The Ottoman Legacy: Christianity, Islam, and Politics in Southeast Europe (10/30/23)

The Center for the Study of Europe presents: The Ottoman Legacy: Christianity, Islam, and Politics in Southeast Europe. 

Monday, October 30, 2023
Howard Thurman Center, 808 Commonwealth Ave, Brookline
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4 to 4:45 PM
Your Turkey, My Lausanne: What to the Armenian is the 29th of October?
A Keynote Lecture by Lerna Ekmekçioğlu

5 to 6:30 PM
Translating God(s) into Politics: Contemporary Challenges
A Panel Discussion with Ayşe Parla, Elizabeth Prodromou, Aimee Genell, and Vesko Garčević (moderator)

With support from the Department of World Languages & Literatures, the Institute on Culture, Religion, and World Affairs: CURA, and the Center for the Study of Asia.

Lerna Ekmekçioğlu is the McMillan-Stewart Associate Professor of History and Director of the Women and Gender Studies Program at MIT. A historian of the modern Middle East, she specializes on Turkish and Armenian lands in the 19th and 20th centuries. Her work focuses on minority-majority relationships and the ways in which gendered analytical lenses help us better understand coexistence and conflict, including genocide and post-genocide. She is also interested in the history of non-Western feminisms, including Armenian, Turkish, Kurdish, Jewish, and Greek women’s movements. Ekmekçioğlu’s first monograph, Recovering Armenia: The Limits of Beloning in Post-Genocide Turkey, came out of Stanford University Press in early 2016. The book offers the first in-depth study of the aftermath of the 1915 Armenian Genocide and the Armenians who remained in Turkey.

Ayşe Parla is Associate Professor of Anthropology at Boston University. Her research and writing on transnational migration, hope, precarious labor, dispossession and the governance of difference is situated at the intersections of the politico-legal and the affective-moral realms in Turkey, its borderlands and diasporas. Her first book, Precarious Hope, explored the limits of belonging in Turkey from the perspective of Turkish migrants from Bulgaria who are ethnically privileged but economically precarious, and for whom citizenship is promised even if not guaranteed.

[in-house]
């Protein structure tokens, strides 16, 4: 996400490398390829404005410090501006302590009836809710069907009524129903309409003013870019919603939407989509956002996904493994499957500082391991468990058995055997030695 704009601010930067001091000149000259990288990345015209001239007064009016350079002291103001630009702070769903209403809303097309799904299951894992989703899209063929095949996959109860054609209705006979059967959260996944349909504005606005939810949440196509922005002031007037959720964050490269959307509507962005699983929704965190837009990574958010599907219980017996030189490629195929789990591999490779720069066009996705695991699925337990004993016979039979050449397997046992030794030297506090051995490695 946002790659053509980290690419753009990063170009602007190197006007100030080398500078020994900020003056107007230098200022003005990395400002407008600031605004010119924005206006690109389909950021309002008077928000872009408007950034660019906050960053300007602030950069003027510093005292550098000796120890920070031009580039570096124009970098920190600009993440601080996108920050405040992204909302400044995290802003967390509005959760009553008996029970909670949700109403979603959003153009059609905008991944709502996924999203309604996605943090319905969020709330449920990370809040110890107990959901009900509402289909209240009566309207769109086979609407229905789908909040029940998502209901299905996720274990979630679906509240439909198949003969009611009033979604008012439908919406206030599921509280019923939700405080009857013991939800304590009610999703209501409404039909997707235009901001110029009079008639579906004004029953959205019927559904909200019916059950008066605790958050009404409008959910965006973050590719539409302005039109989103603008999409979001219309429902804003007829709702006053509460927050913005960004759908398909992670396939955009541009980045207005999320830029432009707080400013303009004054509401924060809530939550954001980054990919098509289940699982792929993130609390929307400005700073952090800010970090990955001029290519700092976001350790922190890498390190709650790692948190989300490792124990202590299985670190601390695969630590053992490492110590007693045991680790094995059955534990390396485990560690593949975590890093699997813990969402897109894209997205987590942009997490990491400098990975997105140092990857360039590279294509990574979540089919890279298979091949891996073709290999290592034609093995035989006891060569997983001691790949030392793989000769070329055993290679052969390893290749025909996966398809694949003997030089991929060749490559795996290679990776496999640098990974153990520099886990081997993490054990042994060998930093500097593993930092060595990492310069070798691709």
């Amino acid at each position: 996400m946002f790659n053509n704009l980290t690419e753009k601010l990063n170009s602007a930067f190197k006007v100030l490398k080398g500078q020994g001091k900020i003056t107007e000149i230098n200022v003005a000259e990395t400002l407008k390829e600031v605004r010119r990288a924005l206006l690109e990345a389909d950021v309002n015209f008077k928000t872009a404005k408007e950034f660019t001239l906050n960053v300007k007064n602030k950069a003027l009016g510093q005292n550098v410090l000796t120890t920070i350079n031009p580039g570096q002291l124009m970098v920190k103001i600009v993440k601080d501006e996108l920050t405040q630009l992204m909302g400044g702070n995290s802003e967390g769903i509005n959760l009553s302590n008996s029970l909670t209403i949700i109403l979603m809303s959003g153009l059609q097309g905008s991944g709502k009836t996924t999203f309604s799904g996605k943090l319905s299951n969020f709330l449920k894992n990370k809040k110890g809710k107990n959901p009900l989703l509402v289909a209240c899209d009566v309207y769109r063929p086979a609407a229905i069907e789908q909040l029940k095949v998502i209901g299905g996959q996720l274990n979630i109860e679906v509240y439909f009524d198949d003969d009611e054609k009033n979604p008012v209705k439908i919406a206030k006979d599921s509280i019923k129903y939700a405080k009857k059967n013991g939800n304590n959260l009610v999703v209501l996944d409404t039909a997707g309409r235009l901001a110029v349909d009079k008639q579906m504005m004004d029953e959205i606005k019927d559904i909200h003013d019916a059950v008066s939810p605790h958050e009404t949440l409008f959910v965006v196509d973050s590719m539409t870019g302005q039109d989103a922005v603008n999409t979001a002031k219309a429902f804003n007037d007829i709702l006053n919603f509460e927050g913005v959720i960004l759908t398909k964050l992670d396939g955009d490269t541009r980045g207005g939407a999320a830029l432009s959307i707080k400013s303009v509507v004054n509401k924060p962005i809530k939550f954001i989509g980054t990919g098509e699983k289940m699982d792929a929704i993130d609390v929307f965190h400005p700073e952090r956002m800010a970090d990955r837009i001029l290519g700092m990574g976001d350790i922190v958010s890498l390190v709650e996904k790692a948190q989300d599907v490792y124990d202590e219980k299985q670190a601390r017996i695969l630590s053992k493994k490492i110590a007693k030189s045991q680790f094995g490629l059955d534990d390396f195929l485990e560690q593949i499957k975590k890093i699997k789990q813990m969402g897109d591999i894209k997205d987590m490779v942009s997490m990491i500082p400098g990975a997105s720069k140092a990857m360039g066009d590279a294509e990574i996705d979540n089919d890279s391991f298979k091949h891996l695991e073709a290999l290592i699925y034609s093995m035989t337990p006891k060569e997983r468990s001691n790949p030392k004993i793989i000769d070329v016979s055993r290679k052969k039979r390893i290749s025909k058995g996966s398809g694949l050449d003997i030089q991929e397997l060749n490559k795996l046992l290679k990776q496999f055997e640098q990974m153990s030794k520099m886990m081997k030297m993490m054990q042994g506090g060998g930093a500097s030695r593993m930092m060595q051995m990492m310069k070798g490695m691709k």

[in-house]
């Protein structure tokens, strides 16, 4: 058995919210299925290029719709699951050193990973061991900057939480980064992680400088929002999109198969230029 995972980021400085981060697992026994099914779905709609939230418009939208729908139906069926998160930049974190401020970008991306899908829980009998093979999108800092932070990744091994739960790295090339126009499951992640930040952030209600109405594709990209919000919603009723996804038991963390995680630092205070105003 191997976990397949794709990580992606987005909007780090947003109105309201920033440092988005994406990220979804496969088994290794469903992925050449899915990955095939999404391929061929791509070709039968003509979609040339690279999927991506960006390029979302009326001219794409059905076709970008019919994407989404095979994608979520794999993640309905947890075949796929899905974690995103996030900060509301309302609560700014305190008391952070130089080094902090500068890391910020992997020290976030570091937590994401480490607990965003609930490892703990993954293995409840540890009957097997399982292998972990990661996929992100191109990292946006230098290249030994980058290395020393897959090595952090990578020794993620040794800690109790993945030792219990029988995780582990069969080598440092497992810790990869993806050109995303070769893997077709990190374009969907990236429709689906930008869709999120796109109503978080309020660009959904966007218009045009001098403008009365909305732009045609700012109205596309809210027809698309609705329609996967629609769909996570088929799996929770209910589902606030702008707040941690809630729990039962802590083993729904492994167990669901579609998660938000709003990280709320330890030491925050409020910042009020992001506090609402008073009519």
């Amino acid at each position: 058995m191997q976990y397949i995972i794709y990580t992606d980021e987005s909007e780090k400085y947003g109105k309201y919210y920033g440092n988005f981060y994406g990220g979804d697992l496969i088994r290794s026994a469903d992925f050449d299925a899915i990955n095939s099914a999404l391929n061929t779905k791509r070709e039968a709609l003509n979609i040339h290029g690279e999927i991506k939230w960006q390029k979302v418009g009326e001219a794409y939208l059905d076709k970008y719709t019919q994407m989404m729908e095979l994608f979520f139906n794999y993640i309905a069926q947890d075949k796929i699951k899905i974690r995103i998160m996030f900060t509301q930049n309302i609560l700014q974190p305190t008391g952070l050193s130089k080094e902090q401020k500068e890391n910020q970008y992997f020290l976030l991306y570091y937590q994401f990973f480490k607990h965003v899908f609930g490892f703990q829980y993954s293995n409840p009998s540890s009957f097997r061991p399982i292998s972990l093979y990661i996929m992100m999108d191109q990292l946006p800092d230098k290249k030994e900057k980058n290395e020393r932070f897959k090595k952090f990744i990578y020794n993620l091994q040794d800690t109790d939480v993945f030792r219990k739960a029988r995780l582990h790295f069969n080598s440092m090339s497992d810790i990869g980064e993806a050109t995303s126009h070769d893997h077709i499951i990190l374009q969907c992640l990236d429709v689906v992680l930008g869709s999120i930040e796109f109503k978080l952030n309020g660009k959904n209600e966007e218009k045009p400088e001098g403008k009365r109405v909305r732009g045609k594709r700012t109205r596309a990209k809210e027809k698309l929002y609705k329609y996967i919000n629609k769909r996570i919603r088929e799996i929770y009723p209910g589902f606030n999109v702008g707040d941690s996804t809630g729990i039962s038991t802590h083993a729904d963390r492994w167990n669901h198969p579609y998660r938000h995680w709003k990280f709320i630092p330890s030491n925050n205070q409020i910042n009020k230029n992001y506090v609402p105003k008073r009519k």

Elizabeth H. Prodromou is Visiting Professor in the International Studies Program at Boston College, and an affiliated faculty member of theIslamic Civilizations and Societies Programas well as theBoisi Center for Relgion and American Public Life. Her research interests and policy work focus on the intersections of geopolitics, religion, and human rights, with particular focus on the Eastern Mediterranean and Middle East. Her current research focuses on two areas: religious geopolitics and typologies of power, with a case study of Russian influence-building through religious soft and sharp power; and, the effects of cultural heritage policy on institutional religious freedom and religious pluralism, with comparative case studies from the Near East.

Aimee Genell is Assistant Professor of International History at the Pardee School of Global Studies at Boston University. Her research focuses on the history of the late Ottoman Empire and its entanglements with Europe in the area of international law and international relations. Her book, Empire by Law: The Ottoman Origins of the Mandate System in the Middle East (under contract, Columbia University Press),traces the Ottoman roots of the post-imperial political order through an analysis of the inter-imperial contest over autonomous Egypt in the late nineteenth and early twentieth centuries.

Vesko Garčević is Professor of the Practice of International Relations at the Pardee School of Global Studies at Boston University. He served as the Ambassador of Montenegro in Brussels (NATO) and Vienna (Organization for Security and Cooperation in Europe – OSCE and other International Organizations). His areas of expertise include multilateral diplomacy, European security, enlargement process in Europe: the EU enlargement and NATO open door policy, democratic transition in Eastern and South-East Europe, the Western Balkans, and diplomacy of small states in global affairs.


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